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Today In History: Happy Birthday, Marines!
(AP) Today is Sunday, Nov. 10, the 314th day of 2013. There are 51 days left in the year.
Today's Highlight in History:
On Nov. 10, 1938, Kate Smith first sang Irving Berlin's "God Bless America" on her CBS radio program.
On this date:
In 1775, the U.S. Marines were organized under authority of the Continental Congress.
In 1871, journalist-explorer Henry M. Stanley found Scottish missionary David Livingstone, who had not been heard from for years, near Lake Tanganyika in central Africa.
In 1919, the American Legion opened its first national convention in Minneapolis.
In 1928, Japanese Emperor Hirohito (hee-roh-hee-toh) was formally enthroned, almost two years after his ascension.
In 1938, Turkish statesman Mustafa Kemal Ataturk died in Istanbul at age 57.
In 1942, Winston Churchill delivered a speech in London in which he said, "I have not become the King's First Minister to preside over the liquidation of the British Empire."
In 1951, customer-dialed long-distance telephone service began as Mayor M. Leslie Denning of Englewood, N.J., called Alameda, Calif., Mayor Frank Osborne without operator assistance.
In 1954, the U.S. Marine Corps Memorial, depicting the raising of the American flag on Iwo Jima in 1945, was dedicated by President Dwight D. Eisenhower in Arlington, Va.
In 1961, the satirical war novel "Catch-22" by Joseph Heller was first published by Simon & Schuster.
In 1969, the children's educational program "Sesame Street" made its debut on National Educational Television (later PBS).
In 1972, three armed men hijacked Southern Airways Flight 49, a DC-9 with 24 other passengers on board during a stopover in Birmingham, Ala., and demanded $10 million in ransom. (The 30-hour ordeal, which involved landings in nine U.S. cities and Toronto, finally ended with a second landing in Cuba, where the hijackers were taken into custody by Cuban authorities.)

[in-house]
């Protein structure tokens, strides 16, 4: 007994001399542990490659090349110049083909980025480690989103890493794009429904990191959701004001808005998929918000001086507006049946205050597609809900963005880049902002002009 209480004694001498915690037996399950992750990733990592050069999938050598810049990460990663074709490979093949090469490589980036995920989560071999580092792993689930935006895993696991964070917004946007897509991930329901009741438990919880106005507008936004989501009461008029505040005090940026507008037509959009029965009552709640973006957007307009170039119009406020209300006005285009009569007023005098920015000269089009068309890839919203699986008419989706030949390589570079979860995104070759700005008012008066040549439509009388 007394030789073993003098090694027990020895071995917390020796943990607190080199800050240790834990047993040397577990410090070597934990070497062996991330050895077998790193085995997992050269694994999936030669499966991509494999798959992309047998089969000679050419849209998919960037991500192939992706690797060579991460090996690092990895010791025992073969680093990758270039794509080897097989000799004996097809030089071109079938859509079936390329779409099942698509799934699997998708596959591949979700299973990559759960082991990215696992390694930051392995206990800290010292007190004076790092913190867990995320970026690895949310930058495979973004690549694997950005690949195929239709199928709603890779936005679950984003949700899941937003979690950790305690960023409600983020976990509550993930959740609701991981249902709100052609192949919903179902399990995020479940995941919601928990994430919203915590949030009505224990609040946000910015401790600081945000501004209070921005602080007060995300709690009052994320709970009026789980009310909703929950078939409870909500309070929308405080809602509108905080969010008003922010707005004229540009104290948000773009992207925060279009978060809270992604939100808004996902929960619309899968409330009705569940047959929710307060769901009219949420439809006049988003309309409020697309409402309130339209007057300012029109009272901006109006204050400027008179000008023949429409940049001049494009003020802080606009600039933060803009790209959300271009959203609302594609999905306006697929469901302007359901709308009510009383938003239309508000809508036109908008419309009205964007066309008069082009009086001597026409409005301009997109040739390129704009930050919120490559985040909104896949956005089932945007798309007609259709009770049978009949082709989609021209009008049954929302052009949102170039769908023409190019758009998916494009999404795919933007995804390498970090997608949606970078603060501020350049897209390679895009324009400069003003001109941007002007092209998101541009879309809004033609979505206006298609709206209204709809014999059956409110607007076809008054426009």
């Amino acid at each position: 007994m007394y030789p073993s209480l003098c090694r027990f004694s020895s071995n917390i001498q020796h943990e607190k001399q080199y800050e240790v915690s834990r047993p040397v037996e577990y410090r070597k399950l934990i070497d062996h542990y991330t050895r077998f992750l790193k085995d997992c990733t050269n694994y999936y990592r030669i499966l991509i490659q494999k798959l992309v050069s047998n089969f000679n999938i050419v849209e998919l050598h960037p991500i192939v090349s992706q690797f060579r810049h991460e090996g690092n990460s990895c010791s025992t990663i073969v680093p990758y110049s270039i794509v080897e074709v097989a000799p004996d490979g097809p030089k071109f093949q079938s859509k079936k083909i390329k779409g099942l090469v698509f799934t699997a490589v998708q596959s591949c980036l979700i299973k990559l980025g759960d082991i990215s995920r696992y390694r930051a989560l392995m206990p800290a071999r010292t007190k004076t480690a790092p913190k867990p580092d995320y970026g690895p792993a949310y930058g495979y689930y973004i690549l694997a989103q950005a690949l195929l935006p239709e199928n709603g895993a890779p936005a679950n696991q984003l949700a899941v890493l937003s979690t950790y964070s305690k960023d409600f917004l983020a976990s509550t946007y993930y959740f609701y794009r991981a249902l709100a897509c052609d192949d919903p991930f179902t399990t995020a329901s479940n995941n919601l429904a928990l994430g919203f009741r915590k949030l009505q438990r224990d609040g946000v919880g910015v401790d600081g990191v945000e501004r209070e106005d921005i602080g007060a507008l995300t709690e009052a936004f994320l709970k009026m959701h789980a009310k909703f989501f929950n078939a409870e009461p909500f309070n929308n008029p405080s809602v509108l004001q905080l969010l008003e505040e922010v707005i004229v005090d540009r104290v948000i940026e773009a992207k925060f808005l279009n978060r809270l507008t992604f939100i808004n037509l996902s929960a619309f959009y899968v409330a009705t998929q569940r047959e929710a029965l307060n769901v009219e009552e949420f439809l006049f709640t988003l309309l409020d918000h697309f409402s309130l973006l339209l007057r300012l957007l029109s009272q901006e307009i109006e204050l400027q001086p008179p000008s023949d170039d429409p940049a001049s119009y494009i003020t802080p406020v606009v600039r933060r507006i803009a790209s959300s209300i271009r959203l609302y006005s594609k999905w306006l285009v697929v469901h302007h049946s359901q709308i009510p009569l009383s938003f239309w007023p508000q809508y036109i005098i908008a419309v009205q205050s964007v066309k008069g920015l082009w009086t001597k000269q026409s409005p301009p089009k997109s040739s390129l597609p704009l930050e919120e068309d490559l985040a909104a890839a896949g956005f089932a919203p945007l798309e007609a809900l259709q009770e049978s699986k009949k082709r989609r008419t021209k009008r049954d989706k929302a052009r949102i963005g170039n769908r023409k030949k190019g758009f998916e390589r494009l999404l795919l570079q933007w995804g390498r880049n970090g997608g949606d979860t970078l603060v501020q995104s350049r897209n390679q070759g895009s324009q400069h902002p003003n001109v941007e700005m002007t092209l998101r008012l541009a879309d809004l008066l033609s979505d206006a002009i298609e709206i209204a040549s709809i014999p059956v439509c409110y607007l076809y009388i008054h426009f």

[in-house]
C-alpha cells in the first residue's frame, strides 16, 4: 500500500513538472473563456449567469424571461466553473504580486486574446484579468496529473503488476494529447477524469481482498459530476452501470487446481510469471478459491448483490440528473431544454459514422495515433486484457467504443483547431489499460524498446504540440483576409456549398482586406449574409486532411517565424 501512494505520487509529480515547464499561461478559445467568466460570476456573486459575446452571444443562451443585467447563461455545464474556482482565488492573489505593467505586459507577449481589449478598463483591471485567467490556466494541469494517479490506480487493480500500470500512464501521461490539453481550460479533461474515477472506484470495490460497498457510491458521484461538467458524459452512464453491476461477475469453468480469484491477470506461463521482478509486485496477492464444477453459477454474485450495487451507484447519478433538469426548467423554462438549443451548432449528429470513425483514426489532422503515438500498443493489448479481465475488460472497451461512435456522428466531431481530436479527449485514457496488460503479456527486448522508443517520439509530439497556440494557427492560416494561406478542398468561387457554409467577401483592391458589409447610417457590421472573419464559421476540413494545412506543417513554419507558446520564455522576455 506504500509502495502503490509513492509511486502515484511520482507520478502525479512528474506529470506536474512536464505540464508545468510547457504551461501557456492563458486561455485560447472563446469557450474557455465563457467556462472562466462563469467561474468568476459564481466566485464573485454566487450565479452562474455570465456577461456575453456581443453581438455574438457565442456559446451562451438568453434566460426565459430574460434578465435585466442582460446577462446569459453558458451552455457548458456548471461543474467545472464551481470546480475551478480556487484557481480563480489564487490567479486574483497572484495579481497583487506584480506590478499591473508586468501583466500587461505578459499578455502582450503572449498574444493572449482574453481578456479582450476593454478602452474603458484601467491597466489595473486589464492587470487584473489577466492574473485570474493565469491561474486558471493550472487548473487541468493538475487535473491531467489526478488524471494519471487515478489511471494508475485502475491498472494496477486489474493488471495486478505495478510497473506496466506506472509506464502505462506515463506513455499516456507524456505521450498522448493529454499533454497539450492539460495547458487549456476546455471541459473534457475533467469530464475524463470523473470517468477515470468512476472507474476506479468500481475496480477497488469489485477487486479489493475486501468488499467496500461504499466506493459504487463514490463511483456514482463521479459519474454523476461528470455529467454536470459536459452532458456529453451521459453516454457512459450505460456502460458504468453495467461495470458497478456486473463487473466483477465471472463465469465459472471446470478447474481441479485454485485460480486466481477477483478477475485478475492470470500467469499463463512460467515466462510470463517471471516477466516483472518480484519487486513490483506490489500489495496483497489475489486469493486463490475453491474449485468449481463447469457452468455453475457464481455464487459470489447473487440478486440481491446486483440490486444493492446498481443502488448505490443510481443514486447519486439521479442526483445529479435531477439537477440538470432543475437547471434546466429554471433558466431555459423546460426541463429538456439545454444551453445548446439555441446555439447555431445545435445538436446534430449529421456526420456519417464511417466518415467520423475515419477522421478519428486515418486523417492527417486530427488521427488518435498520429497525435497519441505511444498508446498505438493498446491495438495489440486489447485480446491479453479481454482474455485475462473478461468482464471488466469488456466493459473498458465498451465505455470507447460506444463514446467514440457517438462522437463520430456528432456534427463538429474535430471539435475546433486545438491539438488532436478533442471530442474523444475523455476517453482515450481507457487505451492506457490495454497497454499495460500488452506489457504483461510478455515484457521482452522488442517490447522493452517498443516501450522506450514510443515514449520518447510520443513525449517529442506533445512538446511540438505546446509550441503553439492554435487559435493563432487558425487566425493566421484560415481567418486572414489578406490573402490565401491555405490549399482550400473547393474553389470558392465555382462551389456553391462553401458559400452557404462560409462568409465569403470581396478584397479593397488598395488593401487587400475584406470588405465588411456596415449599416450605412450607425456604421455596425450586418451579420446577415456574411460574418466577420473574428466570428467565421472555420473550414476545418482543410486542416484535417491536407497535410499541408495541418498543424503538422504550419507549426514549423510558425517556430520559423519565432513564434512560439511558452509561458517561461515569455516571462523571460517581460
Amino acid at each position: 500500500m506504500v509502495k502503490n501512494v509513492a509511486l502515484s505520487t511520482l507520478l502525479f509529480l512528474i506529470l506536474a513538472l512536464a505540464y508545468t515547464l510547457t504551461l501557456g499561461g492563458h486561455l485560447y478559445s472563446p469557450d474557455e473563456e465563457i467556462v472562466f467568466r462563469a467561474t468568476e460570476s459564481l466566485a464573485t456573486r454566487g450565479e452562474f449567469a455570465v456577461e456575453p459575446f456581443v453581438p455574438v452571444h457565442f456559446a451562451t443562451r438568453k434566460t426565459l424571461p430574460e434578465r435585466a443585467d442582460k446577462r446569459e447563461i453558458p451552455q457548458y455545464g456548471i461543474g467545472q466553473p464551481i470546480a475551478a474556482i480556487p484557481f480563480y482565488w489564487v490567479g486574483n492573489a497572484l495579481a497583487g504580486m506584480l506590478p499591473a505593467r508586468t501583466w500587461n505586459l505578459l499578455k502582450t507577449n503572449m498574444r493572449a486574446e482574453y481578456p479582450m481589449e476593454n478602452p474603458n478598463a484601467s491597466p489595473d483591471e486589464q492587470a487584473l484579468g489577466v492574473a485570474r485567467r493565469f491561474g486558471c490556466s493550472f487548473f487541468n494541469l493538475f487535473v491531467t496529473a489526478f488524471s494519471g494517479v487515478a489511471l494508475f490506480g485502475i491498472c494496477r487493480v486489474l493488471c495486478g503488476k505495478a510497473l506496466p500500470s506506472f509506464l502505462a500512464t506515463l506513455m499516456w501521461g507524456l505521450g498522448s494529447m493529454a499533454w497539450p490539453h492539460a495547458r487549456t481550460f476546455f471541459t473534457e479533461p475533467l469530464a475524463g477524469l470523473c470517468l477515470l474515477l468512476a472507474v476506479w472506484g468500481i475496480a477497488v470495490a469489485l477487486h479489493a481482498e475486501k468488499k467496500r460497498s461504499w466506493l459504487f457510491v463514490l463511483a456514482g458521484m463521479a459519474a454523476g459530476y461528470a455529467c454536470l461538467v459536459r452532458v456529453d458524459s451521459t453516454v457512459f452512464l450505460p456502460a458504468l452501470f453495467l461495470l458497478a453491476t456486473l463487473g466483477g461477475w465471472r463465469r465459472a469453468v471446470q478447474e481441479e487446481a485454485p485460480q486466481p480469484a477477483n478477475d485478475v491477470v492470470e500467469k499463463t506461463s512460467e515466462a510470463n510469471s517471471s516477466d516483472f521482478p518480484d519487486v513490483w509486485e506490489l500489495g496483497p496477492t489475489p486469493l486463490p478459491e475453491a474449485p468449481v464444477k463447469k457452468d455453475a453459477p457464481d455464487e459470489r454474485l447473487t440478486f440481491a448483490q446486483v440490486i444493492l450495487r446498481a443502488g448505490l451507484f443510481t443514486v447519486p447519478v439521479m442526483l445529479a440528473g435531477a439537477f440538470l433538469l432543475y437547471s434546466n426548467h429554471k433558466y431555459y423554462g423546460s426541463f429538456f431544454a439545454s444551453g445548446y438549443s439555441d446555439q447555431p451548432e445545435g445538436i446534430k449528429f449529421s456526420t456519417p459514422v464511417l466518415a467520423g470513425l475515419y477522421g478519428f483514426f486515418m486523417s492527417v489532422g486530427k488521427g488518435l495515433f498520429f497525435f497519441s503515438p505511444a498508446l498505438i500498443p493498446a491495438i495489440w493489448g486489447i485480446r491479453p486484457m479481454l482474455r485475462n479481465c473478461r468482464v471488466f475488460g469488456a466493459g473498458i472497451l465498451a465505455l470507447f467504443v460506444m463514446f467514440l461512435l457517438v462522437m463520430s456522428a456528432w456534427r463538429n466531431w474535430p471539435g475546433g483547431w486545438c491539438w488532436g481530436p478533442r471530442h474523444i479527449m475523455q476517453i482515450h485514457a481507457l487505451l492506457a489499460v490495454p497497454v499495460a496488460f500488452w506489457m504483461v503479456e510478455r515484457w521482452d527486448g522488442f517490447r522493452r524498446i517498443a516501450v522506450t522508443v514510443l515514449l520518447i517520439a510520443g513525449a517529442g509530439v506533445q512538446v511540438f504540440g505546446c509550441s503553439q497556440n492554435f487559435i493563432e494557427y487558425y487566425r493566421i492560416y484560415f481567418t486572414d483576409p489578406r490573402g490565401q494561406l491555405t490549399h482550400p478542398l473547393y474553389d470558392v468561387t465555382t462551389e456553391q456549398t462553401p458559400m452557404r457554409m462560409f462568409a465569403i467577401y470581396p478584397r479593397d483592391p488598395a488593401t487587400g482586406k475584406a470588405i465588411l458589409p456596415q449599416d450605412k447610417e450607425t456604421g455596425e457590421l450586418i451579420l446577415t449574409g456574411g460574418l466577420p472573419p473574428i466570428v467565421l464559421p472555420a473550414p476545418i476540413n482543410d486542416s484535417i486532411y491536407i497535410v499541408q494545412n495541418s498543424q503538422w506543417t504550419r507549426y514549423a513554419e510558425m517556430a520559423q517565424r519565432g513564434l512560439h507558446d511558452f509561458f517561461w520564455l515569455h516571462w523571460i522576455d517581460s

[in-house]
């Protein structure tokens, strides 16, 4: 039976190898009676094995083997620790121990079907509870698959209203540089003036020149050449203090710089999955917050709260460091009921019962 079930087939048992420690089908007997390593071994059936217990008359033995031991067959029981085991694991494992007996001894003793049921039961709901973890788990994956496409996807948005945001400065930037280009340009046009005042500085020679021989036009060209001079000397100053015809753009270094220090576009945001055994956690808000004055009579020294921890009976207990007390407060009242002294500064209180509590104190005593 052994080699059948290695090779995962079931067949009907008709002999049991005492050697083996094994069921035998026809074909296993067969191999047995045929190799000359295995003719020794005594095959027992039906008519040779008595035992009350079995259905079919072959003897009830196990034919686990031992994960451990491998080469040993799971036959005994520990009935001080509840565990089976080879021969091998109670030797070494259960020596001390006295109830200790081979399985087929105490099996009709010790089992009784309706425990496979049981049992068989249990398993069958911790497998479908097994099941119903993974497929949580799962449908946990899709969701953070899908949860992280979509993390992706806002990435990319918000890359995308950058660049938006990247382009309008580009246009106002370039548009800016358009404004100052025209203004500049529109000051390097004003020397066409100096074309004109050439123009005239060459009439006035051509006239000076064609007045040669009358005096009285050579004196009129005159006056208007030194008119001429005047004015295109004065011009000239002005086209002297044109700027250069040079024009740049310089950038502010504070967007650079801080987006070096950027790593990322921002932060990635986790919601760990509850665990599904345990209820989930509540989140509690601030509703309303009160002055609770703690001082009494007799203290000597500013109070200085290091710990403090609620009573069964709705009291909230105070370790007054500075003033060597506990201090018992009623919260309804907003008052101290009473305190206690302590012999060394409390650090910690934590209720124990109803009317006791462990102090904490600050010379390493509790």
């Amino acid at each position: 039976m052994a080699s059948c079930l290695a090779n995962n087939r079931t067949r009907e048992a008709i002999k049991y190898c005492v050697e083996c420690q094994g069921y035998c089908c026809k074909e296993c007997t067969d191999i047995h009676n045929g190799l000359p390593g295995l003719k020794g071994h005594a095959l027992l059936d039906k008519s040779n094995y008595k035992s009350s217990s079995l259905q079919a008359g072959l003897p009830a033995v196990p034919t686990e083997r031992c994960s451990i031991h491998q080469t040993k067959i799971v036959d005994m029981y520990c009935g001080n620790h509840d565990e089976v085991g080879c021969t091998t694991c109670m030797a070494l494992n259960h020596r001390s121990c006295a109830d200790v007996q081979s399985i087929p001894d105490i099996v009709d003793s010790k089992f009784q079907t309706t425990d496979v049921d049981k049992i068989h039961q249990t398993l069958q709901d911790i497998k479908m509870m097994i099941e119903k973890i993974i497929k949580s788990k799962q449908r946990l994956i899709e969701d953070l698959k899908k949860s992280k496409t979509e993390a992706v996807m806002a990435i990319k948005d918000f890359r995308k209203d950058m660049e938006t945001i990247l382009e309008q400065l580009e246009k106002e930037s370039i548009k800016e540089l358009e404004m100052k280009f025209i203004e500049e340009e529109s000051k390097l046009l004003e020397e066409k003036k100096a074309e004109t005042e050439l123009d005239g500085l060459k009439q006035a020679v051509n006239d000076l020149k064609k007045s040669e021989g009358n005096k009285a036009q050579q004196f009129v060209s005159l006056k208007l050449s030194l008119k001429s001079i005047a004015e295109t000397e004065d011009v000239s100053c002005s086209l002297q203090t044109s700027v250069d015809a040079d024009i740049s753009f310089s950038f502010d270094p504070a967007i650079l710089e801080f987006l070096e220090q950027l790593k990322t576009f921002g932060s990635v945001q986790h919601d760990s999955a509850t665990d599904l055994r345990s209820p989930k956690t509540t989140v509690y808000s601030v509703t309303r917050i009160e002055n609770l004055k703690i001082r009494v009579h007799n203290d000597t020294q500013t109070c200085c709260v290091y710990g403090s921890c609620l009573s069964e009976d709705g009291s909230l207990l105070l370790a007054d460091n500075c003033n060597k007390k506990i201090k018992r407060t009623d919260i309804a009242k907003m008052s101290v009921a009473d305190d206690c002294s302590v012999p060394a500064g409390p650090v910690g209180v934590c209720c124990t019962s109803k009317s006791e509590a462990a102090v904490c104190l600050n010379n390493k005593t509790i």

In 1975, the ore-hauling ship SS Edmund Fitzgerald and its crew of 29 mysteriously sank during a storm in Lake Superior with the loss of all on board.
In 1982, the newly finished Vietnam Veterans Memorial was opened to its first visitors in Washington, D.C., three days before its dedication. Soviet leader Leonid I. Brezhnev died at age 75.
Ten years ago: Democrat John Kerry shook up his faltering presidential campaign, replacing campaign manager Jim Jordan with Mary Beth Cahill. Federal regulators allowed customers to switch home phone numbers to their cell phones. A World Trade Organization panel upheld a ruling that U.S. duties on steel imports were illegal. Chicago newspaper columnist and TV personality Irv Kupcinet died at age 91.
Five years ago: President George W. Bush and his wife, Laura, welcomed Barack and Michelle Obama to the White House for a nearly two-hour visit; the president and president-elect conferred in the Oval Office, while the current and future first ladies talked in the White House residence. Miriam Makeba, the South African folk singer and anti-apartheid activist, died at age 76 after performing at a concert in Castel Volturno, Italy.
One year ago: Officials announced that President Barack Obama had won Florida with 50 percent of the vote to Mitt Romney's 49.1 percent, a margin of about 74,000 votes. U.S. officials disclosed that the scandal that brought down CIA Director David Petraeus started when harassing emails sent by his biographer and paramour, Paula Broadwell, to another woman came to the attention of the FBI. Two people were killed when a powerful gas explosion rocked an Indianapolis neighborhood, destroying two homes and damaging 33 others so badly they had to be demolished. (Authorities later charged three people with deliberatly setting off the blast to collect a big insurance payout.) A 4.3 magnitude earthquake centered near Whitesburg, Ky., was felt in at least eight other states.